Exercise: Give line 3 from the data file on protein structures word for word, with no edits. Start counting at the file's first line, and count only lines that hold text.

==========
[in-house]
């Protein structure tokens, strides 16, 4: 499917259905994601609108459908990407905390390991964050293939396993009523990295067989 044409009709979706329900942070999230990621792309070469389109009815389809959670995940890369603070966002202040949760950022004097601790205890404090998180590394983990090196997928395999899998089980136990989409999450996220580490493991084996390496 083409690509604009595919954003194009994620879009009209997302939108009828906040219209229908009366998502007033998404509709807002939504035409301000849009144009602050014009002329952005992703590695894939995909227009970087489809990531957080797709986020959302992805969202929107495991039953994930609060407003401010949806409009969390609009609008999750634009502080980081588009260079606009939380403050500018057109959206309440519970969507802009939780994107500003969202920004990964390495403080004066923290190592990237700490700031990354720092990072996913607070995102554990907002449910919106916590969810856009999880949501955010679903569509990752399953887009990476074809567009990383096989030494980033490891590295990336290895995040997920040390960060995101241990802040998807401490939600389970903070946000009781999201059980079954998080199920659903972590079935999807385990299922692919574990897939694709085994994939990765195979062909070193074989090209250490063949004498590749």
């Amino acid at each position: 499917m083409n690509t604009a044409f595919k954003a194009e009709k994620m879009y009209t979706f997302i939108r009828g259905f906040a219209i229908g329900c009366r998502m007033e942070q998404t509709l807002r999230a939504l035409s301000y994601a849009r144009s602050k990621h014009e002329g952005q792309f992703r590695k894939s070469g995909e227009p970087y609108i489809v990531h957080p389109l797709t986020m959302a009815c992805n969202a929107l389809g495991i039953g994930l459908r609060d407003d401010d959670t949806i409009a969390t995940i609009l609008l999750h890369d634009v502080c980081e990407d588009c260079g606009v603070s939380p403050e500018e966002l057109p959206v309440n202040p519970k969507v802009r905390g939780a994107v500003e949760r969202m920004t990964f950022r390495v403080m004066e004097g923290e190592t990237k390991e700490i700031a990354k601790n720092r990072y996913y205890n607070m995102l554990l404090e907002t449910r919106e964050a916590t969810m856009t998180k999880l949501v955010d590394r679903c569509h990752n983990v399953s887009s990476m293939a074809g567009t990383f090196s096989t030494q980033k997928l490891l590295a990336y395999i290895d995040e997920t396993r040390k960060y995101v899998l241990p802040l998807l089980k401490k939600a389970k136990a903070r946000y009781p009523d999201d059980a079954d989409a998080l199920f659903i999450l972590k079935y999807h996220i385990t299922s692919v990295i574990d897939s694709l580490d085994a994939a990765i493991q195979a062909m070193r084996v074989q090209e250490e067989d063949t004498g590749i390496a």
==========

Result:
């Amino acid at each position: 499917m083409n690509t604009a044409f595919k954003a194009e009709k994620m879009y009209t979706f997302i939108r009828g259905f906040a219209i229908g329900c009366r998502m007033e942070q998404t509709l807002r999230a939504l035409s301000y994601a849009r144009s602050k990621h014009e002329g952005q792309f992703r590695k894939s070469g995909e227009p970087y609108i489809v990531h957080p389109l797709t986020m959302a009815c992805n969202a929107l389809g495991i039953g994930l459908r609060d407003d401010d959670t949806i409009a969390t995940i609009l609008l999750h890369d634009v502080c980081e990407d588009c260079g606009v603070s939380p403050e500018e966002l057109p959206v309440n202040p519970k969507v802009r905390g939780a994107v500003e949760r969202m920004t990964f950022r390495v403080m004066e004097g923290e190592t990237k390991e700490i700031a990354k601790n720092r990072y996913y205890n607070m995102l554990l404090e907002t449910r919106e964050a916590t969810m856009t998180k999880l949501v955010d590394r679903c569509h990752n983990v399953s887009s990476m293939a074809g567009t990383f090196s096989t030494q980033k997928l490891l590295a990336y395999i290895d995040e997920t396993r040390k960060y995101v899998l241990p802040l998807l089980k401490k939600a389970k136990a903070r946000y009781p009523d999201d059980a079954d989409a998080l199920f659903i999450l972590k079935y999807h996220i385990t299922s692919v990295i574990d897939s694709l580490d085994a994939a990765i493991q195979a062909m070193r084996v074989q090209e250490e067989d063949t004498g590749i390496a």